I am certainly not down on keyboards and computers. But for children to have both handwriting and keyboards is optimal. To become mono skilled with handwriting going out the door would be altogether wrong. There are many many occasions in life when handwriting is important and indeed the only written communications method available.

When teaching handwriting, the “3 P’s” rudiments immediately comes to mind. That has to do with the methodology of writing. It is about;
* pencil or pen hold
* paper position
* posture – the way we sit in order to write most effectively and comfortably.

Stressing these things over and over again until they become habitual is important.

Part of handwriting is teaching children how to hold a pen or pencil so that it is comfortable and their fingers and wrists don’t ache. Watching people write these days can be quite a torturous experience because of the way in which writing tools are held. It’s obvious from observation that many people have never been taught how to write. That is an absolute pity.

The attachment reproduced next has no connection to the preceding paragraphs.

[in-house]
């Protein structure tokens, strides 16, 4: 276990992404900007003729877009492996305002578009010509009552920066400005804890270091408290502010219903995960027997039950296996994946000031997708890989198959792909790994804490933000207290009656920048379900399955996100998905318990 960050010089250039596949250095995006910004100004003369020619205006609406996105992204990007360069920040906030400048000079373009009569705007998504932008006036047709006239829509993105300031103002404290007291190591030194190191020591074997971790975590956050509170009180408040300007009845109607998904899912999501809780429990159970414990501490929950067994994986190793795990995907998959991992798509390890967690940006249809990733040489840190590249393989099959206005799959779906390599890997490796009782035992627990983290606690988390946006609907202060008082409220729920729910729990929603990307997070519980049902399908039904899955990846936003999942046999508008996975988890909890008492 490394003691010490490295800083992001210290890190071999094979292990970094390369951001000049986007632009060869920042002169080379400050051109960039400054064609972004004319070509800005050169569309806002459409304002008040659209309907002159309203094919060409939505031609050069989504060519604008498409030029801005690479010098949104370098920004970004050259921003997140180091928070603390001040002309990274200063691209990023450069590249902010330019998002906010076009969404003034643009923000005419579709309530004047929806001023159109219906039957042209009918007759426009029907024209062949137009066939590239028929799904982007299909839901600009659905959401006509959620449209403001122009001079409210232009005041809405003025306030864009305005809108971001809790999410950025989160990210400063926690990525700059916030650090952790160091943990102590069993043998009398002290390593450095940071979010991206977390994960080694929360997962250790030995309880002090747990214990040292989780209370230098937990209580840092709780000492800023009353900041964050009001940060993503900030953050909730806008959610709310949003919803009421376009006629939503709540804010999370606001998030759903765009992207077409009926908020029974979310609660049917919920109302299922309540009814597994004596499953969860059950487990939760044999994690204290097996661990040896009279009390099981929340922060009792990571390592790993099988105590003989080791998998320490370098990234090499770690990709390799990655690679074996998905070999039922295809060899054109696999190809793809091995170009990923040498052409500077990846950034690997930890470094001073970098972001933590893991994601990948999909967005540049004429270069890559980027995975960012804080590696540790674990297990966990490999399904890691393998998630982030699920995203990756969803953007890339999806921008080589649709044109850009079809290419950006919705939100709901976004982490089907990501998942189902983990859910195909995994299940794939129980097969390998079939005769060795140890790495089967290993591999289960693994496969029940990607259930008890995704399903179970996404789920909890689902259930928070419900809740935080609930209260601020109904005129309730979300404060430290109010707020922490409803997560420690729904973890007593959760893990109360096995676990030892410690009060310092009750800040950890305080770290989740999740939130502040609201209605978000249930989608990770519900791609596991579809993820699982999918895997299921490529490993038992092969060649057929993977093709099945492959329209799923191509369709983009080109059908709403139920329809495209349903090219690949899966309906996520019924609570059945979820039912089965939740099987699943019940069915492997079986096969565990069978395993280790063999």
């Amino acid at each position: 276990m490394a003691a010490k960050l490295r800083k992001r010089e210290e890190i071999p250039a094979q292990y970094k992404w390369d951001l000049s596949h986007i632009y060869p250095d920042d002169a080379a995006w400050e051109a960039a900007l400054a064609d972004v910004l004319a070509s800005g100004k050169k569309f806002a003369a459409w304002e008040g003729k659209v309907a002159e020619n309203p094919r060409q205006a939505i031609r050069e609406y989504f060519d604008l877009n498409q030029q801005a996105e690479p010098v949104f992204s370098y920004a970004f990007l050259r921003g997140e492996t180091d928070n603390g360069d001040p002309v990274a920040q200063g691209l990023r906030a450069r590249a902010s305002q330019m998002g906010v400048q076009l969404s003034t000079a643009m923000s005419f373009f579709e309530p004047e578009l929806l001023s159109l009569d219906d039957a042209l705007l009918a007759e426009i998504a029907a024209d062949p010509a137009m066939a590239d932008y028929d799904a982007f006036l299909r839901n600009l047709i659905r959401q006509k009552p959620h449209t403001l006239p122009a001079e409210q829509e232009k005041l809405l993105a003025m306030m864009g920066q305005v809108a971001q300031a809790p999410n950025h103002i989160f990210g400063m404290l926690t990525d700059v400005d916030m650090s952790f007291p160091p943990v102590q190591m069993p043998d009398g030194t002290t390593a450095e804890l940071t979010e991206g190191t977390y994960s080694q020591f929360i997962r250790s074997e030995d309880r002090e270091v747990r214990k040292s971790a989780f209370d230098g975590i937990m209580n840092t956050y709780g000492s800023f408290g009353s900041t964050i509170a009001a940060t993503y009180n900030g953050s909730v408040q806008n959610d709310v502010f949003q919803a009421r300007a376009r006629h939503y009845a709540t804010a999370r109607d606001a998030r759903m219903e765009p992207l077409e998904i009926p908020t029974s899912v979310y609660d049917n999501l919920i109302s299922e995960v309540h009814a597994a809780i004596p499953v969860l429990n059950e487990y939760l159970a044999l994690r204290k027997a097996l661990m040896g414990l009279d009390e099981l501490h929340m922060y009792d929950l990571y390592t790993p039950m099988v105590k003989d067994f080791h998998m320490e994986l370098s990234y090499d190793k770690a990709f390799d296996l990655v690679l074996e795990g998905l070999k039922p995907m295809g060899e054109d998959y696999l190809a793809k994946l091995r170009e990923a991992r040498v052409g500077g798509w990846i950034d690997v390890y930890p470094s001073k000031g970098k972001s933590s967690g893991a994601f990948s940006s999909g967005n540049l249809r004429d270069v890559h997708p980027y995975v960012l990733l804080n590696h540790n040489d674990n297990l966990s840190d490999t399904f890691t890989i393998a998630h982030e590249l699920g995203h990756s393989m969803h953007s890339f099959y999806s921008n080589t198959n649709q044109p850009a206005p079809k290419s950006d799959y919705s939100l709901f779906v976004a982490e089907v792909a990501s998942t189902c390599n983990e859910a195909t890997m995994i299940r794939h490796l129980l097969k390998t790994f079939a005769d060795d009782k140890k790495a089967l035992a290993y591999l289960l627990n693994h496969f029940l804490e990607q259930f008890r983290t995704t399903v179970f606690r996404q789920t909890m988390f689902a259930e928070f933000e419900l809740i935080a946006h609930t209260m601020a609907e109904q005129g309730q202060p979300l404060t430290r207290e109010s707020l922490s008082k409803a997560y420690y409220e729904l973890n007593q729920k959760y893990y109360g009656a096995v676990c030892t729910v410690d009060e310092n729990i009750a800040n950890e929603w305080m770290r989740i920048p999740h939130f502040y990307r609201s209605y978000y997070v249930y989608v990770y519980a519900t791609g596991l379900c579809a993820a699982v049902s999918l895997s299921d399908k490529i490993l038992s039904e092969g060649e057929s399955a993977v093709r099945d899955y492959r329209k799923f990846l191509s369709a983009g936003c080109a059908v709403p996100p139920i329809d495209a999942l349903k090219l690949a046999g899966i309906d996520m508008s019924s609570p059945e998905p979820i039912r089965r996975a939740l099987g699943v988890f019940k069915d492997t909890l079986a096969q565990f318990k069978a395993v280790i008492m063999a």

These days specific handwriting lessons are often not offered in class. Or it may be that there is a handwriting text where children simply open and copy what’s written for them. I believe that those texts are enhanced by use of a transcription book and also with teachers demonstrating letter formation, joins, words and so on the whiteboard. The idea of children learning by copying really helps when it comes to handwriting development.

The way paper or writing books are positioned helps when it comes to the slope of letters. Writing from left to right is part of this and can be difficult particularly for left-handed children. Left-handers tend to “drag” their arms across pages as they write from left to right meaning that dog ears and crumpled pages become the norm. Train children as they finish a line of writing to lift their arm going back to the start of the line.

Support children with lessons as a transition from printing to writing script style. Linked script is part of this and it does take time to teach. Little and often is important and I would suggest a handwriting lessons every day.